Mashable: FaceTime bug teenager is eligible for bug bounty payout

Mashable: FaceTime bug teenager is eligible for bug bounty payout. “The rather serious FaceTime bug widely reported about last week left Apple a little red-faced and one 14-year-old (and his mother) hoping Apple would give him some credit for discovering it. Now it looks like he’s going to get a big payout from Apple’s bug bounty program.”

Ubergizmo: Hyatt Hotels Launches Its Own Bug Bounty Program

Ubergizmo: Hyatt Hotels Launches Its Own Bug Bounty Program. “It’s common for tech companies to have a bug bounty program. That allows them to tap into the incredible talents of whitehat hackers who disclose vulnerabilities in their systems in exchange for a reward. Hyatt Hotels isn’t a tech company, it’s a major hospitality chain. However, in light of the recent card-skimming attacks against its properties, the hotel chain has launched its own bug bounty program.” Considering how many hotels and hospitality businesses get hacked, I think this is a great idea.

Julia Reda: In January, the EU starts running Bug Bounties on Free and Open Source Software

Julia Reda: In January, the EU starts running Bug Bounties on Free and Open Source Software. “In January the European Commission is launching 14 out of a total of 15 bug bounties on Free Software projects that the EU institutions rely on. A bug bounty is a prize for people who actively search for security issues. The amount of the bounty depends on the severity of the issue uncovered and the relative importance of the software.”

eWeek: Facebook Boosts Bug Bounty Payouts for Account Takeover Flaws

eWeek: Facebook Boosts Bug Bounty Payouts for Account Takeover Flaws. “In an effort to improve user account security and mitigate hijacking threats, Facebook announced on Nov. 20 that it is increasing the awards it pays out to security researchers for responsibly disclosing flaws. The increases come via Facebook’s bug bounty program, which provides financial rewards for researchers who report issues to the social networking giant.”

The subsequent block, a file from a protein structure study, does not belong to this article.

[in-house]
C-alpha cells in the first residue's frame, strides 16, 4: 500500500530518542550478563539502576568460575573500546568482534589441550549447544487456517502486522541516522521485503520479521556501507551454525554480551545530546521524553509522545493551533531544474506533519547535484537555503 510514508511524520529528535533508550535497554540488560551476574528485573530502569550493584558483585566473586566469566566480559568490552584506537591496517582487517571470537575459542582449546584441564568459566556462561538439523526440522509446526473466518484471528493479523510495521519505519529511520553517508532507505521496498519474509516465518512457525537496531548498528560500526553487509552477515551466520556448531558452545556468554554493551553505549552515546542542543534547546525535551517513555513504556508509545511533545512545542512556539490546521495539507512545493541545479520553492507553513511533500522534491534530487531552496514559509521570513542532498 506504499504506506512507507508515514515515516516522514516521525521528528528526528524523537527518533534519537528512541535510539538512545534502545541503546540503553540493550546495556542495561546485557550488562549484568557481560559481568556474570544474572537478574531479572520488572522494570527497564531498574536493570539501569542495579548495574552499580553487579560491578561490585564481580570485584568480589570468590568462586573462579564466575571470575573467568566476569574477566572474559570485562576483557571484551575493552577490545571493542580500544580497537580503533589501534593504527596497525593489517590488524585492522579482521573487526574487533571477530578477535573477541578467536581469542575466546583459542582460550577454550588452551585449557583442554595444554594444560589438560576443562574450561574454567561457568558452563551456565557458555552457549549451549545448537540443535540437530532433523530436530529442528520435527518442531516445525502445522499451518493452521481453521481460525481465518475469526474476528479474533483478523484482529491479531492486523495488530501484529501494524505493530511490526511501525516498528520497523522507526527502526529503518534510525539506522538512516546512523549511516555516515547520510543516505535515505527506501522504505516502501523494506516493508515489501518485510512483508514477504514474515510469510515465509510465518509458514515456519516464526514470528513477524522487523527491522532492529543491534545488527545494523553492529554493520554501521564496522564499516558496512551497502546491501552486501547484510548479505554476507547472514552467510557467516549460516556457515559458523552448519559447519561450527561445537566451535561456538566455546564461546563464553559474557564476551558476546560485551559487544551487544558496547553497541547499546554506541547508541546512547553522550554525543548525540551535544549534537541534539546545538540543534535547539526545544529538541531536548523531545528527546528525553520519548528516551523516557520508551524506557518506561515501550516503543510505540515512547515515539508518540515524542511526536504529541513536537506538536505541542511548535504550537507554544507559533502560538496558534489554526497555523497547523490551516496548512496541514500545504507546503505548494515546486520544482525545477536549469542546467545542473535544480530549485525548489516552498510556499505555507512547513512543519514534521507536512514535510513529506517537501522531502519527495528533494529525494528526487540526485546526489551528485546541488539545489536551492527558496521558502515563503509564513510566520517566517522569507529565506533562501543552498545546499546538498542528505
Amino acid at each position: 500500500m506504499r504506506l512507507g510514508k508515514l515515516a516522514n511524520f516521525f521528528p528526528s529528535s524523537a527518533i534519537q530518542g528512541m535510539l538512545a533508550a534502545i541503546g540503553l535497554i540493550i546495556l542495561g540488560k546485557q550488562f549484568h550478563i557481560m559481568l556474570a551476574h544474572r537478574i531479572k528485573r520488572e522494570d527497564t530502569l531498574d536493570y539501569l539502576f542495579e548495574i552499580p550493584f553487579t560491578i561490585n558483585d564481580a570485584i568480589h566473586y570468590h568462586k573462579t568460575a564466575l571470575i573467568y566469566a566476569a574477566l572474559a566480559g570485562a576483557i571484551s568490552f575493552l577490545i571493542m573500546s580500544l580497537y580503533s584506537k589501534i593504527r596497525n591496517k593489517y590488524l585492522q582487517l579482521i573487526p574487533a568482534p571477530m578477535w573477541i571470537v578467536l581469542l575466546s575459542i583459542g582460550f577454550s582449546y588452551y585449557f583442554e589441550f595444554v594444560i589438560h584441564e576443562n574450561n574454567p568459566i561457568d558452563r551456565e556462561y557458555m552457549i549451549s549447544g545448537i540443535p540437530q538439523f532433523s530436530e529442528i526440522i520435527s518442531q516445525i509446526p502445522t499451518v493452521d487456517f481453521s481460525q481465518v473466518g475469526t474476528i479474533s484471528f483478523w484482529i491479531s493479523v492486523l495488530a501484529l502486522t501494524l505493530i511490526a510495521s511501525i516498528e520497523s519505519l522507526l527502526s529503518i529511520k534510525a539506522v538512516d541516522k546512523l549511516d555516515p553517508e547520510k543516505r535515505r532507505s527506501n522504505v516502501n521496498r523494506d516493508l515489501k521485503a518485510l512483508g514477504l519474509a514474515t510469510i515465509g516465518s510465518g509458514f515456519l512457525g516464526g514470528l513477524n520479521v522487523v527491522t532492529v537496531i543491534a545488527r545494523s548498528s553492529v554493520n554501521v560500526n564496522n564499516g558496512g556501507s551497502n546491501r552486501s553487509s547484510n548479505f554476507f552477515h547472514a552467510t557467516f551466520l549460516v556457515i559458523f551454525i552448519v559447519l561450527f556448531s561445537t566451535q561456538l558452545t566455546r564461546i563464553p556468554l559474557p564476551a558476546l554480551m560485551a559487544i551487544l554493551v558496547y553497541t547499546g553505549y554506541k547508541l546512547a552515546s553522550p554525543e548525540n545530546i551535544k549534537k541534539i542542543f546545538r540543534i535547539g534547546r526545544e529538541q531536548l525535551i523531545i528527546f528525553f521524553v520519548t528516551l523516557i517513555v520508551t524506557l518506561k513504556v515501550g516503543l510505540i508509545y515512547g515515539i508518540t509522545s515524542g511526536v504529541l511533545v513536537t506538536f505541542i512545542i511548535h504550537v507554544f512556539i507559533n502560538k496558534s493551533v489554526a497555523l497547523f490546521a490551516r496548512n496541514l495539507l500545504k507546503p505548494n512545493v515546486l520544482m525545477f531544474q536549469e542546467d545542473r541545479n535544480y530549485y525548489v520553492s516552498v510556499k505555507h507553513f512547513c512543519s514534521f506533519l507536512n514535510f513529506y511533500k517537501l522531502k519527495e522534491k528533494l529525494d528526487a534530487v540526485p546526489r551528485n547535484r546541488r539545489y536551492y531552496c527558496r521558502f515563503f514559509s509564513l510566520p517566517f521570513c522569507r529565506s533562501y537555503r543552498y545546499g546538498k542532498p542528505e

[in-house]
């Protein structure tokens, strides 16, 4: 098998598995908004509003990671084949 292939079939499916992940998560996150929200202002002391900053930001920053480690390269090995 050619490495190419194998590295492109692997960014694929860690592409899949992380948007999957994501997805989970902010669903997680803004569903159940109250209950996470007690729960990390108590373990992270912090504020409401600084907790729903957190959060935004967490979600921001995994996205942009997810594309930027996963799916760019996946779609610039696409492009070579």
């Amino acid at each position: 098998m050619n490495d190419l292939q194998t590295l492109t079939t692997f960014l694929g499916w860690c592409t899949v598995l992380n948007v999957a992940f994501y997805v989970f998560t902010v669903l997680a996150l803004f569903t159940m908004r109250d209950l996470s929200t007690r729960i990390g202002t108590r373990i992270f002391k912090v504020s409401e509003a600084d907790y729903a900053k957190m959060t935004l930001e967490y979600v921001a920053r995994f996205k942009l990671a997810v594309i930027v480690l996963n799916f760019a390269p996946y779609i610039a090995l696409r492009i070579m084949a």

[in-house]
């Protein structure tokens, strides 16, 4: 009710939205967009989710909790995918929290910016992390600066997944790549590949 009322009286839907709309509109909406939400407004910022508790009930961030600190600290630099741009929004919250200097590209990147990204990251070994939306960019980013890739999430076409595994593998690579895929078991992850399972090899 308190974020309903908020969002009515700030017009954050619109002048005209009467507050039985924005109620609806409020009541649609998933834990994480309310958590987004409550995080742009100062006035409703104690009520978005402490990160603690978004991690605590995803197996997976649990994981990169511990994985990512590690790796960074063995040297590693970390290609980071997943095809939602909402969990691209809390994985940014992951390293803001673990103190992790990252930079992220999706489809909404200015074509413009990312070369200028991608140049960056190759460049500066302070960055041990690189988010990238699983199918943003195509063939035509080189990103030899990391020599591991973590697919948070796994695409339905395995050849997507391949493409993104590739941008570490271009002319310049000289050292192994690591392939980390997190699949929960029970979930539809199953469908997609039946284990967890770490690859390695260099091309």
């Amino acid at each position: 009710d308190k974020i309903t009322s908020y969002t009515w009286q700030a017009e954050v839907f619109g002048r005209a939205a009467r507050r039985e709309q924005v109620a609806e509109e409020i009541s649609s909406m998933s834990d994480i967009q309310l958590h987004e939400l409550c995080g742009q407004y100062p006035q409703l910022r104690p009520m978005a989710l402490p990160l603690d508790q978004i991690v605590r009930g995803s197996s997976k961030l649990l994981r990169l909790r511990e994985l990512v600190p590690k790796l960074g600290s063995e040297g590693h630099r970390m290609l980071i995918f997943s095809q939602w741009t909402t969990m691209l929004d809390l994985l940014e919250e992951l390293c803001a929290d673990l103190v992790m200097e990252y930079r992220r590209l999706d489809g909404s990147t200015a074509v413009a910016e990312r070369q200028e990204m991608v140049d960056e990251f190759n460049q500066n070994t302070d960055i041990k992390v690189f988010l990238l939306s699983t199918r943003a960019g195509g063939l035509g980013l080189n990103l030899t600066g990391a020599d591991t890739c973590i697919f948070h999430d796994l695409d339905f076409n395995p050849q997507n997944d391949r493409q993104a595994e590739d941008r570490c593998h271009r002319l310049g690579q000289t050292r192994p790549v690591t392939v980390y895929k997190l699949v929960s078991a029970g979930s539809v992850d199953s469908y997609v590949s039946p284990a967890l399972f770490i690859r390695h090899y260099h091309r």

TechCrunch: Facebook expands bug bounty program to include third-party apps and websites

TechCrunch: Facebook expands bug bounty program to include third-party apps and websites. “Facebook announced this morning it’s expanding its bug bounty program – which pays researchers who find security vulnerabilities within its platform – to now include issues found in third-party apps and websites. Specifically, Facebook says it will reward valid reports of vulnerabilities that relate to the improper exposure of Facebook user access tokens.”

MIT Technology Review: Crowdsourcing the hunt for software bugs is a booming business—and a risky one

MIT Technology Review: Crowdsourcing the hunt for software bugs is a booming business—and a risky one. “This cybersecurity gig economy has expanded to hundreds of thousands of hackers, many of whom have had some experience in the IT security industry. Some still have jobs and hunt bugs in their spare time, while others make a living from freelancing. They are playing an essential role in helping to make code more secure at a time when attacks are rapidly increasing and the cost of maintaining dedicated internal security teams is skyrocketing .”

CNET: HP will pay hackers up to $10,000 to break its printers

CNET: HP will pay hackers up to $10,000 to break its printers. “HP isn’t asking people to smash its printers to pieces, but the company is willing to pay people to break its software apart. On Tuesday, HP announced its first bug bounty program that specifically targets its printers, offering as much as $10,000 to hackers who can find vulnerabilities on its machines.”